Samuel Edward Thomas Baldock (born 15 March 1989) is an English professional footballer who plays as a striker for Brighton & Hove Albion.
The Saxons (Saxones, Sachsen, Seaxe, Sahson, Sassen, Saksen) were a Germanic people whose name was given in the early Middle Ages to a large country (Old Saxony, Saxonia) near the North Sea coast of what is now Germany.
A science park (also called a "university research park", or a "science and technology park") is defined as being a property-based development that accommodates and fosters the growth of tenant firms and that are affiliated with a university (or a government and private research bodies) based on proximity, ownership, and/or governance.
A secondary modern school is a type of secondary school that existed throughout England, Wales and Northern Ireland, from 1944 until the 1970s under the Tripartite System and still persist in Northern Ireland, where they are usually referred to simply as Secondary schools, and in areas of England, such as Buckinghamshire (where they are referred to as community schools), Lincolnshire, Wirral Medway and Kent where they are called high schools.
Shalstone is a village and also a civil parish within Aylesbury Vale district in Buckinghamshire, England.
Dame Shan Elizabeth Morgan DCMG (born 12 March 1955) is a British civil servant.
Silverstone Circuit is a motor racing circuit in England next to the Northamptonshire villages of Silverstone and Whittlebury.
Twin towns or sister cities are a form of legal or social agreement between towns, cities, counties, oblasts, prefectures, provinces, regions, states, and even countries in geographically and politically distinct areas to promote cultural and commercial ties.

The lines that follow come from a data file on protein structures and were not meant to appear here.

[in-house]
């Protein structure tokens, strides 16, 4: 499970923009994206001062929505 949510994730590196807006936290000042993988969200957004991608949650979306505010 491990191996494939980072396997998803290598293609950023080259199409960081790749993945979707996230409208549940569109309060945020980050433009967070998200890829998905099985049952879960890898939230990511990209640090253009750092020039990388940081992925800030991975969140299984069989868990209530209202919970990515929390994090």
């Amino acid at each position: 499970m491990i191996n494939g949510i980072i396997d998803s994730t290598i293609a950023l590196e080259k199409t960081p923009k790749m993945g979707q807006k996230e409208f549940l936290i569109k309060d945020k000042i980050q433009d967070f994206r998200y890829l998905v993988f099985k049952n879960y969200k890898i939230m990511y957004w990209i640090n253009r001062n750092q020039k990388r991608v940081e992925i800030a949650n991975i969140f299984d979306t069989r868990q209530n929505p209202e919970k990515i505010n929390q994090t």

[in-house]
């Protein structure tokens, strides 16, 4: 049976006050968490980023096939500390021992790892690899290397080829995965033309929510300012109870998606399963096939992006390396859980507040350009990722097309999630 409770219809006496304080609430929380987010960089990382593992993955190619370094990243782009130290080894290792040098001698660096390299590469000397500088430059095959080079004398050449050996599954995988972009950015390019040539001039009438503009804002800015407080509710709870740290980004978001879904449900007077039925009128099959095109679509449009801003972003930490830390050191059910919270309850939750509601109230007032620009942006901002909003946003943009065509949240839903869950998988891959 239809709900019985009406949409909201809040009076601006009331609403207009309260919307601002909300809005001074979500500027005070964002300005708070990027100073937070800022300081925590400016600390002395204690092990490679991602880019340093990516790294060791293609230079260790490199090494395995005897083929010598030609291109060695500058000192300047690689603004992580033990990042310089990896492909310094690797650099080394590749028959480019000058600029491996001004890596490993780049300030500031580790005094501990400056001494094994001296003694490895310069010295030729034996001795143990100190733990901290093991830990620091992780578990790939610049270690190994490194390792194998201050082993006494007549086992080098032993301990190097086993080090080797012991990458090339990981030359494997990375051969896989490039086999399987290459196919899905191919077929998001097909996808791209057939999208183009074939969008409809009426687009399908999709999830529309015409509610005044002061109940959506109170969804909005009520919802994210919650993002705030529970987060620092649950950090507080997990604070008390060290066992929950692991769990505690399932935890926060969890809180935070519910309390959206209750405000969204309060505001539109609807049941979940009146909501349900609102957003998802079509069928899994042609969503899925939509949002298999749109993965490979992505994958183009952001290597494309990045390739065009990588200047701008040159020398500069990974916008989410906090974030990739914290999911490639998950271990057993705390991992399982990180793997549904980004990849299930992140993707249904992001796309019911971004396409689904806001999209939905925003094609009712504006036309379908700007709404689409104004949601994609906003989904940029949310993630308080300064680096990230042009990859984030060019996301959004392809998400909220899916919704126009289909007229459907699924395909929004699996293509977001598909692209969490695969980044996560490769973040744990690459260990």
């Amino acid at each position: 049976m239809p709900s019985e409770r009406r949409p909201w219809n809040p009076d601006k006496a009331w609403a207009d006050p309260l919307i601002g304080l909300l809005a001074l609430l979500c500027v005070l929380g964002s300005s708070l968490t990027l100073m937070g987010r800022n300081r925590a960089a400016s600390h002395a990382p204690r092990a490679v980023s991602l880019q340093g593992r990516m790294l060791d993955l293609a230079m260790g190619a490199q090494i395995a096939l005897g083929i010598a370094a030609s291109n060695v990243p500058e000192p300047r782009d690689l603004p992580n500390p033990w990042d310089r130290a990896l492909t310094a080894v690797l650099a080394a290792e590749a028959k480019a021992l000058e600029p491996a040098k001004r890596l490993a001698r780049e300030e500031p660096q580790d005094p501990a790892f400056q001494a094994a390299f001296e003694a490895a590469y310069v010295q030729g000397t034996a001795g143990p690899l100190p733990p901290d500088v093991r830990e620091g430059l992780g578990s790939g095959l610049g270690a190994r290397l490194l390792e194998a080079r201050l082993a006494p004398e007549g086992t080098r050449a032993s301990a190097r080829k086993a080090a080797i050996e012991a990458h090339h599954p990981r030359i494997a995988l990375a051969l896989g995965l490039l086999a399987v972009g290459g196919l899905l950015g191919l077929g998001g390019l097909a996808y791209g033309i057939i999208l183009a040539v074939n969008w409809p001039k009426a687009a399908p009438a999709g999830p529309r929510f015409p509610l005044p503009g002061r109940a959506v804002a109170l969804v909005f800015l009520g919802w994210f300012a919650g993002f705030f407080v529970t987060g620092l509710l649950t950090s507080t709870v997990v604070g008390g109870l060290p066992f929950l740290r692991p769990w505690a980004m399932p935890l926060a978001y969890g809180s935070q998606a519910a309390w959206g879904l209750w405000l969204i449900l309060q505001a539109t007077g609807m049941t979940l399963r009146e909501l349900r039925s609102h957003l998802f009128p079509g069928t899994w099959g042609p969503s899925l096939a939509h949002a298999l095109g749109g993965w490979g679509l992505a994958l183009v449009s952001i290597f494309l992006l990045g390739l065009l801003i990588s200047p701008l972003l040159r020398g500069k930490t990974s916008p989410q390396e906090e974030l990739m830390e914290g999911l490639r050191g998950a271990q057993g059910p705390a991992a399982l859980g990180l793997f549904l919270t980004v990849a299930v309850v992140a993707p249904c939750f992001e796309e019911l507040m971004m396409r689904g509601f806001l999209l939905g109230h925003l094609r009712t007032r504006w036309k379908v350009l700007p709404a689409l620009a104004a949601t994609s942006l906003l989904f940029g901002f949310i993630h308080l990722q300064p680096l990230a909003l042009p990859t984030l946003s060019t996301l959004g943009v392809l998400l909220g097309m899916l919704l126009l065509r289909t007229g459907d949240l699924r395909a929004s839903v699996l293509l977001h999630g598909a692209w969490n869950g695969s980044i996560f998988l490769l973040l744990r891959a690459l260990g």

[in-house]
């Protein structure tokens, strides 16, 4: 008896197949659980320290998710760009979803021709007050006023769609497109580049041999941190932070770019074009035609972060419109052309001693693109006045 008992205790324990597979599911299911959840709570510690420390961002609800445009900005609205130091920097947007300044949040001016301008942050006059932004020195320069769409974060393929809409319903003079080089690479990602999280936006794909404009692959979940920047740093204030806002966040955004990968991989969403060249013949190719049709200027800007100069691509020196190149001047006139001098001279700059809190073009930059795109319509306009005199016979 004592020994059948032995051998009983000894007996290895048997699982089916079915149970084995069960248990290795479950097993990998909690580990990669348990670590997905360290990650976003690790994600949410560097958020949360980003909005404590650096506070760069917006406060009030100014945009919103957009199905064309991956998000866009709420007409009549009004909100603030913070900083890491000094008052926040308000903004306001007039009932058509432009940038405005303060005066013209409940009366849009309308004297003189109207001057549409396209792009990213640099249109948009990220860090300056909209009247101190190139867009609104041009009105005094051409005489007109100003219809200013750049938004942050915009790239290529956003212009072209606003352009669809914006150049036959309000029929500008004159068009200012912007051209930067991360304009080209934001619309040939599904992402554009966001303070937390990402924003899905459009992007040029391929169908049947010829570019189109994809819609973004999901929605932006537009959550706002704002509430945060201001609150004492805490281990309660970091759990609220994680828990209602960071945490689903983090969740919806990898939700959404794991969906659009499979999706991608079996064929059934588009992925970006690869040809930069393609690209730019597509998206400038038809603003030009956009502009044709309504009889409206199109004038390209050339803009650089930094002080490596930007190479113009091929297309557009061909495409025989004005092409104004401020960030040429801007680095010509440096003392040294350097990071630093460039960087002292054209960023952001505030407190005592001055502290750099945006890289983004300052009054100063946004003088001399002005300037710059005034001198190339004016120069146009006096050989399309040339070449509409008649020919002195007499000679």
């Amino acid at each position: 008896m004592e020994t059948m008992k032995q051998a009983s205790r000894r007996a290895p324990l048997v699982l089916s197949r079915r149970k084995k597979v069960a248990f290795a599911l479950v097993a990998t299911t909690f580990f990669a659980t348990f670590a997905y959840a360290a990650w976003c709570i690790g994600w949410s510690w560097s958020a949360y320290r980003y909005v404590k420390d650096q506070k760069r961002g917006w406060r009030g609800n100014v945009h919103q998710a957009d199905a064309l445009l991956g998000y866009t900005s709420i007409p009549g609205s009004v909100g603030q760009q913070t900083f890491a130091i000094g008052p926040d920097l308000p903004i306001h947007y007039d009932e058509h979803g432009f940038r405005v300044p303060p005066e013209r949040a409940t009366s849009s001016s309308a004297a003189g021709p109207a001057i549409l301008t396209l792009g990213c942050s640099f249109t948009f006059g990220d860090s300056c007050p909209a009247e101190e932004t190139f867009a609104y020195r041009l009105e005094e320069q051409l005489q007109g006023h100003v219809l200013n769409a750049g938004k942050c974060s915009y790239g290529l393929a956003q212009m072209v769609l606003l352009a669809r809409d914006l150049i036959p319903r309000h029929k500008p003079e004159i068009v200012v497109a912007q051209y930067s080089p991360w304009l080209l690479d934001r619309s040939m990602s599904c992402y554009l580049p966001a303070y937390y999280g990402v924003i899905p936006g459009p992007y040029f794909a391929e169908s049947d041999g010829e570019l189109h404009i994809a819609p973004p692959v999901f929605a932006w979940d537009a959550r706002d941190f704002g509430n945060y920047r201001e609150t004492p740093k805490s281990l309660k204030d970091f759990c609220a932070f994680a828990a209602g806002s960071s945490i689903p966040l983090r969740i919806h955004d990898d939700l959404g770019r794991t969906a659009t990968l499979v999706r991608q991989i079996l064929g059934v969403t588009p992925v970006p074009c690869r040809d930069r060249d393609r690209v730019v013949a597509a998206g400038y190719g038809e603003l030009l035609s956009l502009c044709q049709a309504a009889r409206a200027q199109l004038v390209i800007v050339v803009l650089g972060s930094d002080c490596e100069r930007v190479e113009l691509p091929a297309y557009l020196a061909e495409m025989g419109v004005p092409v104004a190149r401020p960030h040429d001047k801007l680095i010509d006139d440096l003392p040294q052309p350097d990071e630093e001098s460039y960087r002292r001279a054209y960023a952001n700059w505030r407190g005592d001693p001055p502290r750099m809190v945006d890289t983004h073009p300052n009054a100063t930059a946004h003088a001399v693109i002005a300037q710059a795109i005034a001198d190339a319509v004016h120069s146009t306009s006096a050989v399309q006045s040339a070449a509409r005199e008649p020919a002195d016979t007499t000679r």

is the Roman Catholic Church in Buckingham, England.
St Peter & St Paul is the Anglican parish church in Buckingham, Buckinghamshire, England.
Stagecoach bus route X5 is an inter-urban bus service linking Oxford and Cambridge via Bicester, Buckingham, Milton Keynes, Bedford and St Neots.
A steam car is a car (automobile) powered by a steam engine.
A steward is an official who is appointed by the legal ruling monarch to represent them in a country, and may have a mandate to govern it in their name; in the latter case, synonymous with the position of regent, vicegerent, viceroy (for Romance languages), governor, or deputy (the Roman rector, praefectus or vicarius).
Stony Stratford (often shortened to Stony) is a constituent town of Milton Keynes (in north Buckinghamshire, England) and is a civil parish with a town council within the Borough of Milton Keynes.
Stowe House is a grade I listed country house in Stowe, Buckinghamshire, England.
Stowe School is a selective independent school in Stowe, Buckinghamshire.
Stowe is a civil parish and former village about northwest of Buckingham in the Aylesbury Vale district of Buckinghamshire, England.
Strixton is a small village in Eastern Northamptonshire that borders the main A509 road between Wellingborough and Milton Keynes.
Superchips Ltd is a British company specialising in electronic engine tuning of cars.
The Salvation Army is a Protestant Christian church and an international charitable organisation structured in a quasi-military fashion.
Thornborough Bridge is located on the original Bletchley and Buckingham road, now bypassed by a modern bridge in 1974 for the A421.